Is Your Sunscreen Really Giving You Enough Protection?
We’ve all been told from an early age how important it is to wear sunscreen before going out in the sun. UV rays are harmful for our skin and can cause premature aging and skin cancer. But what most of us don’t know is that despite wearing a sunscreen, our skin could still be at the risk of being exposed to sun damage. A new study has discovered that one out of three sunscreens on the market fails to provide the adequate protection needed against the harmful UV rays.
One-Third Of Sunscreen Products Fail to Meet the Standart
Sunscreens are becoming more advanced than ever as the market is flooded with different brands offering a range of options to choose from. Today, you can easily find products that offer sun protection to some degree including foundations, creams and moisturizers. The American Academy of Dermatology recommends using a sunscreen which has a sun protection factor (SPF) of 30 or above, offers broad-spectrum protection and is water repellant.
A shocking new study revealed that more than 41% of the sunscreens on the market do not meet AAD’s all three requirements. Researchers found that most of the tanning, bronzing and other cosmetic products that contained SPF 30 or above, did not provide any protection against the sun. After doing thorough research on over 400 sunscreen products available on major websites and pharmacies, they discovered that most of them did not adhere to the guidelines provided by AAD. One broad-certified dermatologist says that the industry has made significant advancements in the past three years but most patients are still confused about which sunscreen they should choose.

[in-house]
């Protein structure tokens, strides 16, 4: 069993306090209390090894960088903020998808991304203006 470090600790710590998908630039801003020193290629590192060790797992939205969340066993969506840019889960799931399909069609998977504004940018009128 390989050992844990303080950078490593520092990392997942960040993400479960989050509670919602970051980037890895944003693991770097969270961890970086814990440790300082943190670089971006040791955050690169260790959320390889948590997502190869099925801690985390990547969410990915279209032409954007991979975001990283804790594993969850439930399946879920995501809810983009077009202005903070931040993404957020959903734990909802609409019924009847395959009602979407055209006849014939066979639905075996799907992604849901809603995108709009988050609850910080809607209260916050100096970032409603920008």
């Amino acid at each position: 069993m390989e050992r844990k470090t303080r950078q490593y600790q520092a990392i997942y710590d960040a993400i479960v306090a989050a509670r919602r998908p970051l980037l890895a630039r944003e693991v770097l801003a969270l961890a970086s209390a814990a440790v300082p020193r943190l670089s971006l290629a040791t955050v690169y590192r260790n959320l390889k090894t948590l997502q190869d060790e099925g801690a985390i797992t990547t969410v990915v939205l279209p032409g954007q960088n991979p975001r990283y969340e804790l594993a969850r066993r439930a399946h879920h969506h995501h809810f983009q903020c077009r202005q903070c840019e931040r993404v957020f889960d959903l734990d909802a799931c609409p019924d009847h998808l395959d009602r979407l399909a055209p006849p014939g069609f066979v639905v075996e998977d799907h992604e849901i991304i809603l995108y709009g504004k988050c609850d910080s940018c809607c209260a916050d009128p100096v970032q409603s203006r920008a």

Why is Broad-Spectrum Protection Important?
When picking out a sunscreen, it is crucial to look for one with broad-spectrum protection since it acts as a shield against both ultraviolet A (UVA) and ultraviolet B (UVB) rays, which have been proven as the main cause of sun damage and skin cancer. What the study found was that almost every sunscreen in major pharmacies and supermarkets had SPF 30 or above and carried broad-spectrum protection, as per AAD’s recommendation. However, less than 70% had water-resistant properties which means that the moment you start sweating or take a dip in the water, the protection wears off, exposing you to the dangerous UVA and UVB rays once again.
The author of the study, Dr. Ariel Eva Eber, says that even though the results were below satisfactory, the sunscreen industry had made significant improvements since 2014. She added that the researchers had hypothesized before conducting the study that not much would have improved but the positive results gave them hope that the industry was moving in the right direction. Dr. Eber explained that the number of sunscreens offering broad-spectrum protection had gone up considerably since 2014, and even though it doesn’t mean much to the average customers who don’t understand broad-spectrum and only look for sunscreens that offer the highest SPF protection and oil-free properties, it is still seen as an encouraging sign in the scientific community. However, there is still room for major improvements.
Proper Technique of Applying Sunscreen
Doctors who understand sun damage often leave their house fully protected. Dr. Alexander Webb of Hillsborough, N.C. says that when he was a kid, people didn’t know much about sun damage and there weren’t many sunscreens available on the market. As a result, he suffered from major sun damage which boosted his risk of sun cancer. Now that he is older and knows better, he takes precautionary measures such as applying a good sunscreen, wearing a wide-brim hat and sun glasses before leaving the house. He is also careful of sunburns in hot weather and takes an umbrella to the beach for some shade. The reflection of water and sand on the beach can burn your skin severely which is why it’s important to take protective measures.
Since there are so many sunscreens on the market, there can often be confusion about which provides the best protection against the sun. Dr. Eber recommends looking for a product that contains zinc oxide or titanium dioxide which act as a shield against UV rays. It is also possible that you’re putting too little sunscreen to provide adequate protection. She recommends an amount the size of a golf-ball for head-to-toe coverage with reapplication every two hours.
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